Friday, January 25, 2008

Mean Girls

Our promised ice storm came to nothing much because the temperatures were just a few degrees warmer than they forecast, so it's just rain. Is it bad of me that I set my clock radio alarm an hour earlier so that I could lie warm in bed and listen to how awful the traffic would be -- and gloat to myself that I didn't have to be out in it? In spite of my early start, I got to work even later than normal because the usual cold weather Betty Crocker curse kicked in and I found myself making waffles for breakfast. Which takes forever.

I've come across another problem with the book (and at least this one I spotted before my agent did). In the secondary plot, the main character is essentially the female version of the "fortunate fool/foolish Hans/lucky Hans" character from fairy tales -- the good-hearted person that good things just seem to happen to. Everything goes her way, and she's so used to things working out for her that she thinks that's just the way the world works. This plot balances the main plot where anything that can go wrong for those characters does go wrong, and there is some tension in the secondary plot for the readers because we know that things working out right for the secondary character only mean that she's blissfully heading toward trouble. It would actually be better for her if she did run into a huge roadblock. But still, it means those scenes themselves are without conflict.

And then I realized I'd built potential for conflict into the situation because there's a character who makes a good "mean girl" kind of rival, the sort of woman who gets insanely jealous of anyone she sees as a threat and who turns it all into a competition. She's not the outright, confrontational kind of bitchy, more the subtle, undermining kind -- the one guys think is actually being nice and wonder why other girls hate her. And because the main character in that subplot is so naive, she wouldn't recognize the bitchiness, but the reader needs to.

I'm lucky that I haven't really had to deal with that kind of situation. We didn't have the "mean girl" queen bees in my school. The popular girls were popular because they were nice and pretty. The ones who were bitchy and conniving were the ones who wanted to be popular, but they didn't have the power to really carry out the full-on mean girls treatment. I did have one situation that was very similar, but like my character, I was blissfully ignorant until years later when this person was working with my mom and confessed. She was two years behind me, so it wasn't like we were in competition for class rank, awards, scholarships, or anything else. We were just in Spanish class together. But she apparently saw me as a threat and tried to undermine me. Most of it was just silly pranks that I never even noticed. The one thing I was aware of was that on a band trip, at night she put toothpaste on my pillowcase. I didn't know who did it, and when I noticed it during the night, I just got up and rinsed out the pillowcase and then dried it with the hotel blowdryer. I thought it was one of my friends in my room playing a fun slumber party prank on me, so I took it as a compliment, not knowing that it was an act of bitter revenge by someone in the connecting room. I never even reacted or said anything about it, so I'm sure it was maddening to her. I had no idea any of this was going on until she was out of school and back there as a teacher. I have worked with a few people who might have qualified, but they were kind of boring and conventional in their bitchiness, and we were in a toxic environment to begin with.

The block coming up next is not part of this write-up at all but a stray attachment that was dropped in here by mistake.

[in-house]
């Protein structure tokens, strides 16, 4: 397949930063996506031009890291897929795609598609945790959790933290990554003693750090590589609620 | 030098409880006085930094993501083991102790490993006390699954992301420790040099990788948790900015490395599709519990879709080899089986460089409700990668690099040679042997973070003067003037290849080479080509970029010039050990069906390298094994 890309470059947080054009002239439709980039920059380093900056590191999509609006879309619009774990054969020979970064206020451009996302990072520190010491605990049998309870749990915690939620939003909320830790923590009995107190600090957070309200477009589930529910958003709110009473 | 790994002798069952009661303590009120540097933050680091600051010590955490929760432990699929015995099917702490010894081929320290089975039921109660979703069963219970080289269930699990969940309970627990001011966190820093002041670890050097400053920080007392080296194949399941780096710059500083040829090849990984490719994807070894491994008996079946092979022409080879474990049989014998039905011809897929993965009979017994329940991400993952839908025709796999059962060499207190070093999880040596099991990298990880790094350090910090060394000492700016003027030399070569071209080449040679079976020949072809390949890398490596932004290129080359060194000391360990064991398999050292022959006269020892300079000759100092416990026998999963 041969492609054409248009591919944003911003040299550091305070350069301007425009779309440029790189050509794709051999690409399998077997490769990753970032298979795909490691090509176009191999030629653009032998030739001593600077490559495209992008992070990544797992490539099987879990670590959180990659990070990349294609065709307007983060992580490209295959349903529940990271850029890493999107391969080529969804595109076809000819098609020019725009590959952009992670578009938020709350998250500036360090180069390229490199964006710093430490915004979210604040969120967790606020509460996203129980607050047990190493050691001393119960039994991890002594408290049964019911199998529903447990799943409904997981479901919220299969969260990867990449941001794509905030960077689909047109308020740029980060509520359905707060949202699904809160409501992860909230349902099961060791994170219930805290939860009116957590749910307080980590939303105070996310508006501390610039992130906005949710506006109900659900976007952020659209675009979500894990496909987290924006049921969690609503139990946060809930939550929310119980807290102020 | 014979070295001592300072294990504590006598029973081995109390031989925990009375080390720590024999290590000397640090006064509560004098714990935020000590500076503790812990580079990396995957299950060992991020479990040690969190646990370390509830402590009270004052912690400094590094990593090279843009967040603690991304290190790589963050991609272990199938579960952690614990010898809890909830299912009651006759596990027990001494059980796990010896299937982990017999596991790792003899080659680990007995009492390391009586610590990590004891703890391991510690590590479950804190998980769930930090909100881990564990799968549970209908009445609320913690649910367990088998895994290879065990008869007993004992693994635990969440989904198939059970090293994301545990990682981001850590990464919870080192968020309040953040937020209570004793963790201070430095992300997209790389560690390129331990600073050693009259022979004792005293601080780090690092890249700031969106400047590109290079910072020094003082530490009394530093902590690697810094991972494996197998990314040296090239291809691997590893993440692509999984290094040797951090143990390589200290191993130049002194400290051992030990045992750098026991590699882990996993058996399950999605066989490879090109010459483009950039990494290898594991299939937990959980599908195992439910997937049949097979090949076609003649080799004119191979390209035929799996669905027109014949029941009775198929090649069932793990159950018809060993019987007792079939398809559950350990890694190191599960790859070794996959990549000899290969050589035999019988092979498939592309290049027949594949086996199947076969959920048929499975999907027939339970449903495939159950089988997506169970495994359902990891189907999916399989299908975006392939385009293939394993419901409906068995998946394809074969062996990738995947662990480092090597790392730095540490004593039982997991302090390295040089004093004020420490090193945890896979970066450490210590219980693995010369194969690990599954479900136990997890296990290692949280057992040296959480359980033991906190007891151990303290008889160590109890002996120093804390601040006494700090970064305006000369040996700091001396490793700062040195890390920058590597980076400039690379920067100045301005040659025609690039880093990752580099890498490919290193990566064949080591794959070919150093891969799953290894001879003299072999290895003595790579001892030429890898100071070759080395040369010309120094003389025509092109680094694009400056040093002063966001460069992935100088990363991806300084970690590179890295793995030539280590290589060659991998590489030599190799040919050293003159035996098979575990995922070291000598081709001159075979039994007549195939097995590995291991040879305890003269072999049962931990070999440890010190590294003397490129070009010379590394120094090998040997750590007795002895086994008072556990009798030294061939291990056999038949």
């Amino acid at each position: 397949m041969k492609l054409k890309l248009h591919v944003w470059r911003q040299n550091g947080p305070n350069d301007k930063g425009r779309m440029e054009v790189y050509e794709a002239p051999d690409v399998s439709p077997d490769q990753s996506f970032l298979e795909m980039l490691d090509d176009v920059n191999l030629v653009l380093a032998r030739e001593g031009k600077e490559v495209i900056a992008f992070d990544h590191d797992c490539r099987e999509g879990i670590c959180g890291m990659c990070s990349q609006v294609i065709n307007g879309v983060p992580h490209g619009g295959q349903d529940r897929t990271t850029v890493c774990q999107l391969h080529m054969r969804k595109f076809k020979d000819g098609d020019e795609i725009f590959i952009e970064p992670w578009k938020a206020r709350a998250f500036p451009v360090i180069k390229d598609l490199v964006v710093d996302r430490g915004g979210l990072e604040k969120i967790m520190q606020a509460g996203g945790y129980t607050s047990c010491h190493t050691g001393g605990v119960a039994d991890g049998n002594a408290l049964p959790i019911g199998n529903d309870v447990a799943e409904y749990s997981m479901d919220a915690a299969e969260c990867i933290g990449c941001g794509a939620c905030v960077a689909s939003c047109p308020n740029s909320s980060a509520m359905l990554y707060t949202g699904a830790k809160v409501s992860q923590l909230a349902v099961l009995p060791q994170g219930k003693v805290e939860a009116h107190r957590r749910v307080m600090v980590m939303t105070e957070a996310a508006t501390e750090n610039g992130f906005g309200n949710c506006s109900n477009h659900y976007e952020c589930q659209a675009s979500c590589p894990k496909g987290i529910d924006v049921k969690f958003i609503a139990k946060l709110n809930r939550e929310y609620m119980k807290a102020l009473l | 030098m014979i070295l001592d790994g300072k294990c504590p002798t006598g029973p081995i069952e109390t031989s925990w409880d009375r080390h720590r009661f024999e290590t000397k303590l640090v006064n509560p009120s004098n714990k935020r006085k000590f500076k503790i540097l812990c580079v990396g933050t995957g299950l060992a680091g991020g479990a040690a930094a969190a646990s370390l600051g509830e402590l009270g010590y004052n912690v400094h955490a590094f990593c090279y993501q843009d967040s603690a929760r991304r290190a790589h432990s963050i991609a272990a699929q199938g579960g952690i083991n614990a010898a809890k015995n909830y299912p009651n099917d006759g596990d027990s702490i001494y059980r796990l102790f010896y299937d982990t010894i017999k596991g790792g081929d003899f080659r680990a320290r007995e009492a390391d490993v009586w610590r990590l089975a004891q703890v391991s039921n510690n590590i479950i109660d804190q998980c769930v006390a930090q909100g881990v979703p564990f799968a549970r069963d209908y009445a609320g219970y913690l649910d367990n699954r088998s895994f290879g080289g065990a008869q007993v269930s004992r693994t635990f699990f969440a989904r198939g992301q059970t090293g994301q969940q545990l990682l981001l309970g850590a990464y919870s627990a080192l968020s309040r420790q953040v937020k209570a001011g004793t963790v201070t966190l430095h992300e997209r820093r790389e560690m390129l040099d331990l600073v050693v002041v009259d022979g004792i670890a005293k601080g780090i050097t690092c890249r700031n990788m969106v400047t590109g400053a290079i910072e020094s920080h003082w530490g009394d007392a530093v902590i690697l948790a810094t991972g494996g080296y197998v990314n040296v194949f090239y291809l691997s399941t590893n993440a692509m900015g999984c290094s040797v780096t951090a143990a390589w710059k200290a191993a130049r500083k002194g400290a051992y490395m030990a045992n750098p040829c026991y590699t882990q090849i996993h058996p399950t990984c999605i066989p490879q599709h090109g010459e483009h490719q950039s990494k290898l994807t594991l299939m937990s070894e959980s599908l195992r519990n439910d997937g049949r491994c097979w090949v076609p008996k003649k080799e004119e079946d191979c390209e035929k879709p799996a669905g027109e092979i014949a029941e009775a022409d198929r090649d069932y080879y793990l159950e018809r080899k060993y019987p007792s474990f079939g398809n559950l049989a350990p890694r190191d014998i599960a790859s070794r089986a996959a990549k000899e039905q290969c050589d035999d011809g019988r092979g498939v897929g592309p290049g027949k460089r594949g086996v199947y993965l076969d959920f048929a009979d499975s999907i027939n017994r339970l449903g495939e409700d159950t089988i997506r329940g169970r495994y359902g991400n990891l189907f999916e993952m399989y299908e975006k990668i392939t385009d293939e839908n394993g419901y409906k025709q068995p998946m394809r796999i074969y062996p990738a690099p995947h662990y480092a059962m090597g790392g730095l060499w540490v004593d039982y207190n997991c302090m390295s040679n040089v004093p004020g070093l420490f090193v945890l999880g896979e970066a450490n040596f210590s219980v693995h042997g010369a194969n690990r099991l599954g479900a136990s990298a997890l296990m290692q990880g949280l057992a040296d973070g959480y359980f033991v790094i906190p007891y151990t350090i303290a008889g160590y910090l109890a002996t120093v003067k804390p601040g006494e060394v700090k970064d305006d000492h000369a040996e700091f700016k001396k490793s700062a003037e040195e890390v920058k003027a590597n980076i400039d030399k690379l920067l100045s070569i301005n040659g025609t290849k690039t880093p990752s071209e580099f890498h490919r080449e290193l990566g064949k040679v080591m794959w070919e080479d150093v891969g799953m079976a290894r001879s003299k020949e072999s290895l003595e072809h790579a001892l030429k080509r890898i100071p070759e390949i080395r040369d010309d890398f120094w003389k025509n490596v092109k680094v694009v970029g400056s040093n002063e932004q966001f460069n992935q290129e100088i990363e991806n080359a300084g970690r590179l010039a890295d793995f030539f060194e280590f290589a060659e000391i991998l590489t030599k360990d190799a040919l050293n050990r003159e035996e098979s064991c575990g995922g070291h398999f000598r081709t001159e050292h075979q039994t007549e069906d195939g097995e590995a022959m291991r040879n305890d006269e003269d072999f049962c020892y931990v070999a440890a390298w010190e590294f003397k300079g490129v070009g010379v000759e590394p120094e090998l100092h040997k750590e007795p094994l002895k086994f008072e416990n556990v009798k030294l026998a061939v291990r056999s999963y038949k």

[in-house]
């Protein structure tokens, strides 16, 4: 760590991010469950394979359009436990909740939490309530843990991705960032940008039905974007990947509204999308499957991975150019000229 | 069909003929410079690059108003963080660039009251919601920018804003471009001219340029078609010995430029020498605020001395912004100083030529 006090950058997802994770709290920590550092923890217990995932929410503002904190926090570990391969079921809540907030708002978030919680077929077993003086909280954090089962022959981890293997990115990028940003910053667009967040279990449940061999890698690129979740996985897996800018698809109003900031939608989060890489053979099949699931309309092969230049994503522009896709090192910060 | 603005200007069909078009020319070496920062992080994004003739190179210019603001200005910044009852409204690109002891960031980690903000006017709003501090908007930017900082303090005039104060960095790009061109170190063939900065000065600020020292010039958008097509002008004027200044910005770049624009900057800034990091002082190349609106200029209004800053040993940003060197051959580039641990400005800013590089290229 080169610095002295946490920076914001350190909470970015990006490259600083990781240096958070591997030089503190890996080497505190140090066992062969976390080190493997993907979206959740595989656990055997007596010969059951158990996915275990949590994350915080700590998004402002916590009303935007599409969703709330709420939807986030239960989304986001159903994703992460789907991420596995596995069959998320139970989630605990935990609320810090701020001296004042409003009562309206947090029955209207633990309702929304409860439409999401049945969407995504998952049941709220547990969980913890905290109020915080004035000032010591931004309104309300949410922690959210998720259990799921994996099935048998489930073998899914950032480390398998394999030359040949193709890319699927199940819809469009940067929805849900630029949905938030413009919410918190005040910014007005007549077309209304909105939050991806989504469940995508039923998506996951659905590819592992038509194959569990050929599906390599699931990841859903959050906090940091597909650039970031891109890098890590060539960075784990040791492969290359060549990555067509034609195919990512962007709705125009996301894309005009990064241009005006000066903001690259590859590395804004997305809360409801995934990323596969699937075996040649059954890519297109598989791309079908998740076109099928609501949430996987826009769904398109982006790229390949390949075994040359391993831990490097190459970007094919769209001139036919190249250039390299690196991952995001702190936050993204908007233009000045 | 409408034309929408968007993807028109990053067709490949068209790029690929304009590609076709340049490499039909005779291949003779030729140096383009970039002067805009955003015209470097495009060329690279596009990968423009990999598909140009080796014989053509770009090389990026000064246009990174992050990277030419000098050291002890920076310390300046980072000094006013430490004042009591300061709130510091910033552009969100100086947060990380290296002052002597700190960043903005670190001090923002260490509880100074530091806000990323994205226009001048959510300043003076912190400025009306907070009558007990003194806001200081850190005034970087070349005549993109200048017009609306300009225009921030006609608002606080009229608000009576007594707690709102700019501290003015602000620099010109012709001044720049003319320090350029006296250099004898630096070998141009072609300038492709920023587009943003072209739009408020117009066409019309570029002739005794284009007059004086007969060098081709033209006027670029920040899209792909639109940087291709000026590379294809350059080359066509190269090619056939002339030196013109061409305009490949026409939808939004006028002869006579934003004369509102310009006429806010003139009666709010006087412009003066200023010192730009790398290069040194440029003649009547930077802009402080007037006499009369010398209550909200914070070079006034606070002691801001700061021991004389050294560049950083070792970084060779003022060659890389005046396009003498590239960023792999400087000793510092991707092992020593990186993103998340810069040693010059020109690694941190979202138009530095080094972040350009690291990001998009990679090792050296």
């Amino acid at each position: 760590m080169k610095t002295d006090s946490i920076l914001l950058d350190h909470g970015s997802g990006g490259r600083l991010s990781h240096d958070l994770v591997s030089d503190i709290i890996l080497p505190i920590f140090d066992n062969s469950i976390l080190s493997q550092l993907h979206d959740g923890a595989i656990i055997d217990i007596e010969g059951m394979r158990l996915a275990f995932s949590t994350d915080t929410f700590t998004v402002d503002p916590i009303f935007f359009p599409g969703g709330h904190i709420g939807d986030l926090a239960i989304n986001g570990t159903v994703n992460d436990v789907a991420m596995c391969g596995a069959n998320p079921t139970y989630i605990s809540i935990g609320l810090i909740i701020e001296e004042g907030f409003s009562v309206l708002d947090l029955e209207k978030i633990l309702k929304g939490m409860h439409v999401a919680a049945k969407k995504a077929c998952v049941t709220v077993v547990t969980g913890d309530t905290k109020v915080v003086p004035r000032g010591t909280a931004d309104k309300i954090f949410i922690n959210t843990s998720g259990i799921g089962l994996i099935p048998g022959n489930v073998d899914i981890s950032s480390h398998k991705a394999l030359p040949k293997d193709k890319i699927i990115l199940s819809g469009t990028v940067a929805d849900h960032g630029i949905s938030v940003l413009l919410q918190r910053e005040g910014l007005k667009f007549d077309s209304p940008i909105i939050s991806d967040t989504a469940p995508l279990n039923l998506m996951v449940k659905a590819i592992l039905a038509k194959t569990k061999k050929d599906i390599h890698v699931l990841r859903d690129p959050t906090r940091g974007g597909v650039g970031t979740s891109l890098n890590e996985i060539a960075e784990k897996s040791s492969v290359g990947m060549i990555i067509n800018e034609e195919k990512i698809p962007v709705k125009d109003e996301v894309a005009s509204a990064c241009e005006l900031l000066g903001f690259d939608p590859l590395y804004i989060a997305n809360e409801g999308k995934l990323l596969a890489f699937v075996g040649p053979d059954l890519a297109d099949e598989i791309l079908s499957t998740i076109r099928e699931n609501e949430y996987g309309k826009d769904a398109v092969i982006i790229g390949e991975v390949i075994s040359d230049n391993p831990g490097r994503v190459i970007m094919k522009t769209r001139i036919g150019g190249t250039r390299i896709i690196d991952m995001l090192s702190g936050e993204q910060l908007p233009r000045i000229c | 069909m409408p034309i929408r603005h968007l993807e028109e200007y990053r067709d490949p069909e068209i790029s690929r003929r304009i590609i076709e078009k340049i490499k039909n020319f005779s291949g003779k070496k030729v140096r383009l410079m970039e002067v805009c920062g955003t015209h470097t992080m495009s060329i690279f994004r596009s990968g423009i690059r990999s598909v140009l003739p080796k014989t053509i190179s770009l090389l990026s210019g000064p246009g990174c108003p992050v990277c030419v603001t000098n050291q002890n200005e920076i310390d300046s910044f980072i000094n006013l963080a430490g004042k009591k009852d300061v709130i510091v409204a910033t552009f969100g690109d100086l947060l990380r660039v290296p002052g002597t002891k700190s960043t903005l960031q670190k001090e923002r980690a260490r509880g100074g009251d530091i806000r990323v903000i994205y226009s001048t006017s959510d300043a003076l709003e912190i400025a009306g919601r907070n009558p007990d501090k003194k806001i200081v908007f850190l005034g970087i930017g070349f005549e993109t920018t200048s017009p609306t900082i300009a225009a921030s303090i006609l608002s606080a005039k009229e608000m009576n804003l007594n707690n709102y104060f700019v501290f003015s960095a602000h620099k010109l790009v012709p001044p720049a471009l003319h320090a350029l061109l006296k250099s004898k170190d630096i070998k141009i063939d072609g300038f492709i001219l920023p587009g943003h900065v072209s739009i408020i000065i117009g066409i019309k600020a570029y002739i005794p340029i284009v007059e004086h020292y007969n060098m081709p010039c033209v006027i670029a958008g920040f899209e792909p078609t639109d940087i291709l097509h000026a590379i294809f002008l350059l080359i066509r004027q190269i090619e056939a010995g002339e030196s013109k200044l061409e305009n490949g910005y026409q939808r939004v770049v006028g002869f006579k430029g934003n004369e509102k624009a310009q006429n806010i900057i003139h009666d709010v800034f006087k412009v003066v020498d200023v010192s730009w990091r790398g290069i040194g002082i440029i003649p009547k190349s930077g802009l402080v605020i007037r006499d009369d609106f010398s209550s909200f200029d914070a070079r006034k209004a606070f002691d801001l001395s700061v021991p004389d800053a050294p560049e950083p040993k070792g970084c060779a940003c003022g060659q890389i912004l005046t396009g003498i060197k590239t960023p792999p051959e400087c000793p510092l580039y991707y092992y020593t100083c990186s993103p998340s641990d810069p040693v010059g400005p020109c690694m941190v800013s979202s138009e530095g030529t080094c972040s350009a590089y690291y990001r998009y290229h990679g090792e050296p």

So now I have to come up with some devious tricks for my mean girl to pull, and I find getting into that mindset even more disturbing than understanding my real villain. Maybe it's because I know I'd never be tempted to plot murders or to try to take over the world, so I know that plotting is purely hypothetical. But I might be tempted to sneakily undermine someone, and it's a little alarming when I let myself think that way.

Anyone have any good suggestions for sneaky bitch inspiration? I'd thought about some old Buffy episodes, but Cordelia was always pretty open and up-front about her bitchiness. She didn't bother with subtle. Or any personal mean girl horror stories? You really don't want me tapping too deeply into that part of my personality. There's no telling what kind of damage I might do if I unleashed it.

1 comment:

Shel said...

Shanna -
Try watching a few episodes of "Ugly Betty", "Alias" or maybe even "Veronica Mars". They all have those sneaky mean girls.